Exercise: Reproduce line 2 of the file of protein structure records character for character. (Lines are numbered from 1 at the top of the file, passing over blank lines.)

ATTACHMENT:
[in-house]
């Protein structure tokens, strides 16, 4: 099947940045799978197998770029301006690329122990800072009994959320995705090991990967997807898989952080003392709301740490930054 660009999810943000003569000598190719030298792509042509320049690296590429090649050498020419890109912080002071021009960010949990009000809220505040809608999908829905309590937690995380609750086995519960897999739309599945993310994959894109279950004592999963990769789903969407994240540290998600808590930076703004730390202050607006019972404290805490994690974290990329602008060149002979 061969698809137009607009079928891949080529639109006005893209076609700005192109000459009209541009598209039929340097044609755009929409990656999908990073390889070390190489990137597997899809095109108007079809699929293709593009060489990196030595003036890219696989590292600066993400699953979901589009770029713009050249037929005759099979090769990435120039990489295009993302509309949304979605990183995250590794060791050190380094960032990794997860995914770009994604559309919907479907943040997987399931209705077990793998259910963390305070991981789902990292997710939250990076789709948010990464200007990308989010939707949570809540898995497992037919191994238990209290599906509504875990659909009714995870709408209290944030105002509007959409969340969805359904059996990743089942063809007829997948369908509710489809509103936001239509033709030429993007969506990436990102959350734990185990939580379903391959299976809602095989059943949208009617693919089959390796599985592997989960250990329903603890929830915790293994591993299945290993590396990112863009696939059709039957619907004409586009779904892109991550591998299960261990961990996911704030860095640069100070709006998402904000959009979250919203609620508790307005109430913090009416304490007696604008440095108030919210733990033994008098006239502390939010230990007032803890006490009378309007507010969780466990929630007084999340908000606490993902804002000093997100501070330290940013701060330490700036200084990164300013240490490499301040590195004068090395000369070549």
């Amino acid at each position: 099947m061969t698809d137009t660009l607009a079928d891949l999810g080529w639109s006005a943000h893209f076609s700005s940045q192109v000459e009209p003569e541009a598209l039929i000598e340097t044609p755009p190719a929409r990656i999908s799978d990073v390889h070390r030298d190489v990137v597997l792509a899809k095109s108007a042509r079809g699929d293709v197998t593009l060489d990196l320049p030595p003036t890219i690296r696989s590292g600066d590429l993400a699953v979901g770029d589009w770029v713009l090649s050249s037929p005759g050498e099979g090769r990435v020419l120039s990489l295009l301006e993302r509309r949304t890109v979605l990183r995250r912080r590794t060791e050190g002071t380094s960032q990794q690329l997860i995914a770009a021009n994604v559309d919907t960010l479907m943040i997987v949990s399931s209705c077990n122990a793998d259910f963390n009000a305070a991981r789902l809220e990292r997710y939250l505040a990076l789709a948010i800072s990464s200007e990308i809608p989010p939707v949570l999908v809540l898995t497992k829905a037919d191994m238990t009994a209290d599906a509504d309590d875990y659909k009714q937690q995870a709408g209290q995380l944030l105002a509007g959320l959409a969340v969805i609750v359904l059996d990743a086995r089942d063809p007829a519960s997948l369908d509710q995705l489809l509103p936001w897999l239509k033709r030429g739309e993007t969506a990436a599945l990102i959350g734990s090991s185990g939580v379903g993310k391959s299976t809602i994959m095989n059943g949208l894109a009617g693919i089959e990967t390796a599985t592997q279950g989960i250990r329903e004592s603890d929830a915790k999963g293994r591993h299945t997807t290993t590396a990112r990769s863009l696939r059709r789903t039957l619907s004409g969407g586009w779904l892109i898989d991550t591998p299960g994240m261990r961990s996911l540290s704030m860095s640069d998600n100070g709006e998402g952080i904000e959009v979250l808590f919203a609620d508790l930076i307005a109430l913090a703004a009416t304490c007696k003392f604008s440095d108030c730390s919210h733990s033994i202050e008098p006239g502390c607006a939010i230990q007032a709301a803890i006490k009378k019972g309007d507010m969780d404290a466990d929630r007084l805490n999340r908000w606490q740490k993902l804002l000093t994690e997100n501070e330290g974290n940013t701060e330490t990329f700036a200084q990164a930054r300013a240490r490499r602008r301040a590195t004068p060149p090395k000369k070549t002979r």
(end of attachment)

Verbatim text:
């Protein structure tokens, strides 16, 4: 099947940045799978197998770029301006690329122990800072009994959320995705090991990967997807898989952080003392709301740490930054 660009999810943000003569000598190719030298792509042509320049690296590429090649050498020419890109912080002071021009960010949990009000809220505040809608999908829905309590937690995380609750086995519960897999739309599945993310994959894109279950004592999963990769789903969407994240540290998600808590930076703004730390202050607006019972404290805490994690974290990329602008060149002979 061969698809137009607009079928891949080529639109006005893209076609700005192109000459009209541009598209039929340097044609755009929409990656999908990073390889070390190489990137597997899809095109108007079809699929293709593009060489990196030595003036890219696989590292600066993400699953979901589009770029713009050249037929005759099979090769990435120039990489295009993302509309949304979605990183995250590794060791050190380094960032990794997860995914770009994604559309919907479907943040997987399931209705077990793998259910963390305070991981789902990292997710939250990076789709948010990464200007990308989010939707949570809540898995497992037919191994238990209290599906509504875990659909009714995870709408209290944030105002509007959409969340969805359904059996990743089942063809007829997948369908509710489809509103936001239509033709030429993007969506990436990102959350734990185990939580379903391959299976809602095989059943949208009617693919089959390796599985592997989960250990329903603890929830915790293994591993299945290993590396990112863009696939059709039957619907004409586009779904892109991550591998299960261990961990996911704030860095640069100070709006998402904000959009979250919203609620508790307005109430913090009416304490007696604008440095108030919210733990033994008098006239502390939010230990007032803890006490009378309007507010969780466990929630007084999340908000606490993902804002000093997100501070330290940013701060330490700036200084990164300013240490490499301040590195004068090395000369070549």